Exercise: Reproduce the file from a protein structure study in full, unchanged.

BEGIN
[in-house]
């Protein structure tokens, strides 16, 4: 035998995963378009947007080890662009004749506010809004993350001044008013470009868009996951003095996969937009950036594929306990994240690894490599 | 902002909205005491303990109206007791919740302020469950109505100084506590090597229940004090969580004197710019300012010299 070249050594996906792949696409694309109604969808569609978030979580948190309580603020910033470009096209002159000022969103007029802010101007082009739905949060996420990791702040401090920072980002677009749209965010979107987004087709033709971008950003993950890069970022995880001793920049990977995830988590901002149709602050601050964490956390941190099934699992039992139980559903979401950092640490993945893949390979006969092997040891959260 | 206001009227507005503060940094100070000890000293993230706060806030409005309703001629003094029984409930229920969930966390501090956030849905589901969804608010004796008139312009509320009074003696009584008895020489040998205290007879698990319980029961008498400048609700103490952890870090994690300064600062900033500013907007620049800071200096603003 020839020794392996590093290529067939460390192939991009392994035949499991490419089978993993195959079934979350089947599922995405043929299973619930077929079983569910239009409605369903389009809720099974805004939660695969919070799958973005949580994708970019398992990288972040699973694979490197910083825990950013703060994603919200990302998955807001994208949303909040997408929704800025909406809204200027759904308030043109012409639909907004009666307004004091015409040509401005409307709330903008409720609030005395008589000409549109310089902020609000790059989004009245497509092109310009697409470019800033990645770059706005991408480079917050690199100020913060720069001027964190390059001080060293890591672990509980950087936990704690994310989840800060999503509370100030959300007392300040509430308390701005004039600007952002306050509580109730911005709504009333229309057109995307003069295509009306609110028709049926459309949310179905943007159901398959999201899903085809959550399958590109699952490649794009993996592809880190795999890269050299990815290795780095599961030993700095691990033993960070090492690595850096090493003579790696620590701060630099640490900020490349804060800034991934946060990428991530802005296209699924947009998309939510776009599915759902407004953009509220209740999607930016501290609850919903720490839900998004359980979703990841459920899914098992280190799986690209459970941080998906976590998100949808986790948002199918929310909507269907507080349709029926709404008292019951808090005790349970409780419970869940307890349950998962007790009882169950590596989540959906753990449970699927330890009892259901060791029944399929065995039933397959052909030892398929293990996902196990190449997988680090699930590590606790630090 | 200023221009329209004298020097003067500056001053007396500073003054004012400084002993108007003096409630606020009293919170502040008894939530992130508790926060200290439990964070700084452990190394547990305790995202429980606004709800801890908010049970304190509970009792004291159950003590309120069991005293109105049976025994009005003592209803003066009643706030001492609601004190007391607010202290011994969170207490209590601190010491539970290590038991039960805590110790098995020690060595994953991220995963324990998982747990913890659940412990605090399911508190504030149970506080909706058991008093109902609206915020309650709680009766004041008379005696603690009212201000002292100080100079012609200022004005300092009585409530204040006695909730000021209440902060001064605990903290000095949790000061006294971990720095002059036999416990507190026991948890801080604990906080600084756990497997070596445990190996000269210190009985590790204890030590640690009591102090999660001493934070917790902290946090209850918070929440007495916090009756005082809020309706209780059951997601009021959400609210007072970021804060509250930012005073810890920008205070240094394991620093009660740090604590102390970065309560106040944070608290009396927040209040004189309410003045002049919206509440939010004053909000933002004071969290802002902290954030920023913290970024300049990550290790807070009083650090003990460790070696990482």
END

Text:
[in-house]
């Protein structure tokens, strides 16, 4: 035998995963378009947007080890662009004749506010809004993350001044008013470009868009996951003095996969937009950036594929306990994240690894490599 | 902002909205005491303990109206007791919740302020469950109505100084506590090597229940004090969580004197710019300012010299 070249050594996906792949696409694309109604969808569609978030979580948190309580603020910033470009096209002159000022969103007029802010101007082009739905949060996420990791702040401090920072980002677009749209965010979107987004087709033709971008950003993950890069970022995880001793920049990977995830988590901002149709602050601050964490956390941190099934699992039992139980559903979401950092640490993945893949390979006969092997040891959260 | 206001009227507005503060940094100070000890000293993230706060806030409005309703001629003094029984409930229920969930966390501090956030849905589901969804608010004796008139312009509320009074003696009584008895020489040998205290007879698990319980029961008498400048609700103490952890870090994690300064600062900033500013907007620049800071200096603003 020839020794392996590093290529067939460390192939991009392994035949499991490419089978993993195959079934979350089947599922995405043929299973619930077929079983569910239009409605369903389009809720099974805004939660695969919070799958973005949580994708970019398992990288972040699973694979490197910083825990950013703060994603919200990302998955807001994208949303909040997408929704800025909406809204200027759904308030043109012409639909907004009666307004004091015409040509401005409307709330903008409720609030005395008589000409549109310089902020609000790059989004009245497509092109310009697409470019800033990645770059706005991408480079917050690199100020913060720069001027964190390059001080060293890591672990509980950087936990704690994310989840800060999503509370100030959300007392300040509430308390701005004039600007952002306050509580109730911005709504009333229309057109995307003069295509009306609110028709049926459309949310179905943007159901398959999201899903085809959550399958590109699952490649794009993996592809880190795999890269050299990815290795780095599961030993700095691990033993960070090492690595850096090493003579790696620590701060630099640490900020490349804060800034991934946060990428991530802005296209699924947009998309939510776009599915759902407004953009509220209740999607930016501290609850919903720490839900998004359980979703990841459920899914098992280190799986690209459970941080998906976590998100949808986790948002199918929310909507269907507080349709029926709404008292019951808090005790349970409780419970869940307890349950998962007790009882169950590596989540959906753990449970699927330890009892259901060791029944399929065995039933397959052909030892398929293990996902196990190449997988680090699930590590606790630090 | 200023221009329209004298020097003067500056001053007396500073003054004012400084002993108007003096409630606020009293919170502040008894939530992130508790926060200290439990964070700084452990190394547990305790995202429980606004709800801890908010049970304190509970009792004291159950003590309120069991005293109105049976025994009005003592209803003066009643706030001492609601004190007391607010202290011994969170207490209590601190010491539970290590038991039960805590110790098995020690060595994953991220995963324990998982747990913890659940412990605090399911508190504030149970506080909706058991008093109902609206915020309650709680009766004041008379005696603690009212201000002292100080100079012609200022004005300092009585409530204040006695909730000021209440902060001064605990903290000095949790000061006294971990720095002059036999416990507190026991948890801080604990906080600084756990497997070596445990190996000269210190009985590790204890030590640690009591102090999660001493934070917790902290946090209850918070929440007495916090009756005082809020309706209780059951997601009021959400609210007072970021804060509250930012005073810890920008205070240094394991620093009660740090604590102390970065309560106040944070608290009396927040209040004189309410003045002049919206509440939010004053909000933002004071969290802002902290954030920023913290970024300049990550290790807070009083650090003990460790070696990482």